Theodore, Archbishop of Canterbury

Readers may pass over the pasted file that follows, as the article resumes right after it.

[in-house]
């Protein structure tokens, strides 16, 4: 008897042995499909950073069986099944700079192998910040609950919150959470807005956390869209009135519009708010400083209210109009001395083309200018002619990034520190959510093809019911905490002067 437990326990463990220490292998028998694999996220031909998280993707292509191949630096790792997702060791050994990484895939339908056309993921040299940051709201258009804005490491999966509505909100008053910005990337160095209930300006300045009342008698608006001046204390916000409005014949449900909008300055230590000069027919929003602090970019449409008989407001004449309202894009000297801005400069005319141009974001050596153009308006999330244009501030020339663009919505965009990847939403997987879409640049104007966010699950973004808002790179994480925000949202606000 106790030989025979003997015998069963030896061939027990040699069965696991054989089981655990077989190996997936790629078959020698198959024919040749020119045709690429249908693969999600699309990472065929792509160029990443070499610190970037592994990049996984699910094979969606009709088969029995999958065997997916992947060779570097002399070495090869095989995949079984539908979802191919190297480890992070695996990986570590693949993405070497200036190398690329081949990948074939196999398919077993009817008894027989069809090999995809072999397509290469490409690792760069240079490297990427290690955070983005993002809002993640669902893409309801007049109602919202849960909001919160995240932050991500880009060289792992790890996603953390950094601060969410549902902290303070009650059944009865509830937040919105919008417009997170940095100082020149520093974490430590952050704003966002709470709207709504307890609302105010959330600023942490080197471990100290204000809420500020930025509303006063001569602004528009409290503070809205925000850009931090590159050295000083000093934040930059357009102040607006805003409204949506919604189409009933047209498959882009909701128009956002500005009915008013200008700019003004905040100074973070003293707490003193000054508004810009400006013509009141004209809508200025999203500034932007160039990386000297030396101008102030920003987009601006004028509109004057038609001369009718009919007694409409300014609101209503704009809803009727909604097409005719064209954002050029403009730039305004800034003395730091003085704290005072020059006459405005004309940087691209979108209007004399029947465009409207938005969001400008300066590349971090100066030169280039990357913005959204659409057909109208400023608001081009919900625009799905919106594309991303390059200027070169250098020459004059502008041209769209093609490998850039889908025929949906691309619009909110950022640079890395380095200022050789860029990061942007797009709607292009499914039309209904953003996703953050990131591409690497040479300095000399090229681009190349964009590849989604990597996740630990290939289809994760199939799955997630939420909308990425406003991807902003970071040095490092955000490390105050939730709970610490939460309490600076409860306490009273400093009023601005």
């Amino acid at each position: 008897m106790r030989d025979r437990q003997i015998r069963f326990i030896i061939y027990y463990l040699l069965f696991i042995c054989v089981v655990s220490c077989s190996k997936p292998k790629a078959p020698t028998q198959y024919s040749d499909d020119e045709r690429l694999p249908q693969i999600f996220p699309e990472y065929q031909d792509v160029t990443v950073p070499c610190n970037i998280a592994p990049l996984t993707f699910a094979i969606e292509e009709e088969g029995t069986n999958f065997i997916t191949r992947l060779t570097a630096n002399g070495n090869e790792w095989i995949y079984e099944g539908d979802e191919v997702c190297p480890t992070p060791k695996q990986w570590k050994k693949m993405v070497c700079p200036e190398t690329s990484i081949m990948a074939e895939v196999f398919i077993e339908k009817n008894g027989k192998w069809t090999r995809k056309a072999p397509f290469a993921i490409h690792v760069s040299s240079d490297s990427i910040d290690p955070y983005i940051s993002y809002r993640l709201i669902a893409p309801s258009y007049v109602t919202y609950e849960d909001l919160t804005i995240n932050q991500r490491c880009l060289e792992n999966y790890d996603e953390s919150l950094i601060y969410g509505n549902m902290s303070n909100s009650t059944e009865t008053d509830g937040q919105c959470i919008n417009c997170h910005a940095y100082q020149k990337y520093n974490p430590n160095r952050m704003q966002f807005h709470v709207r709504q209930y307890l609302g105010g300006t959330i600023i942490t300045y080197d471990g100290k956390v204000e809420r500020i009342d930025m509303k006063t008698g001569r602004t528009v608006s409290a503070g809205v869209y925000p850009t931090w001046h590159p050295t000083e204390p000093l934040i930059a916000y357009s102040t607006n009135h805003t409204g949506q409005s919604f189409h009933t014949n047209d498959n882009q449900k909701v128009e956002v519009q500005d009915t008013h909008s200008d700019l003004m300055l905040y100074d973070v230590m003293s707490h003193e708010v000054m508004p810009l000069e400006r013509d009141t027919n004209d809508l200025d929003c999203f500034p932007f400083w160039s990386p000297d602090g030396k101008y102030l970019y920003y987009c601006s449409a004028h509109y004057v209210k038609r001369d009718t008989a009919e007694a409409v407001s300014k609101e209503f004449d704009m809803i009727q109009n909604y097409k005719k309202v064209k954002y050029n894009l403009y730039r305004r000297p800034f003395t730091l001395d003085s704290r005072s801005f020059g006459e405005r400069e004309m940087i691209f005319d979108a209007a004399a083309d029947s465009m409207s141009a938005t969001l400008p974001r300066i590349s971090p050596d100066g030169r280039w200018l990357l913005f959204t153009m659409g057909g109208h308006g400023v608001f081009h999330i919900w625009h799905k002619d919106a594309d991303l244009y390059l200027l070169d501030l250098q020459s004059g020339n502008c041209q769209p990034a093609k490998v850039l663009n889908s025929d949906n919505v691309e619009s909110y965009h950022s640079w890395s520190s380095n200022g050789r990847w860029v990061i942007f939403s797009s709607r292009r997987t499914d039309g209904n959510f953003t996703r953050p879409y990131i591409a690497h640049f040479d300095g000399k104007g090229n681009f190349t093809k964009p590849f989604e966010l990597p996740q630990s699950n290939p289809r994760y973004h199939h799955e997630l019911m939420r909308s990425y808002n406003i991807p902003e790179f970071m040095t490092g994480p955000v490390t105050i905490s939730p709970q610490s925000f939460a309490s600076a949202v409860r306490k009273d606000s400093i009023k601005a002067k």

Theodore, archbishop of Canterbury succeeded Deusdedit, who died in the year 664. When the elected Anglo- Saxon presbyter Wigheard died in Rome, where he had gone to receive ordination, pope Vitalian declared that he intended to-send a worthy substitute. The Roman abbot Hadrian, a native of Africa, refused to be elected, and called attention to Theodore of Tarsuis as a man well qualified in every respect for that position. In March, 668, he left Rome for his new post, and was accompanied by Hadrian, who was to act as his adviser, but who, in fact, was to see that nothing of the Roman ritual was replaced by the Greek. Theodore acted in the spirit of Rome; he founded monasteries and schools, and died Sept. 19, 690 in London. His corpse was the first buried in St. Peter's at York. He left a penitential book and a collection of canons (reprinted in the collection of Latin penitential books of the Anglo- Saxons by Kunstmamu [Mayence, 1844]). See the Introduction to Kunstmann's collection; Baxmann, Politik der Perspste, 1, 180, 184; Theologisches Universal-Lexikon, s.v. (B. P.)

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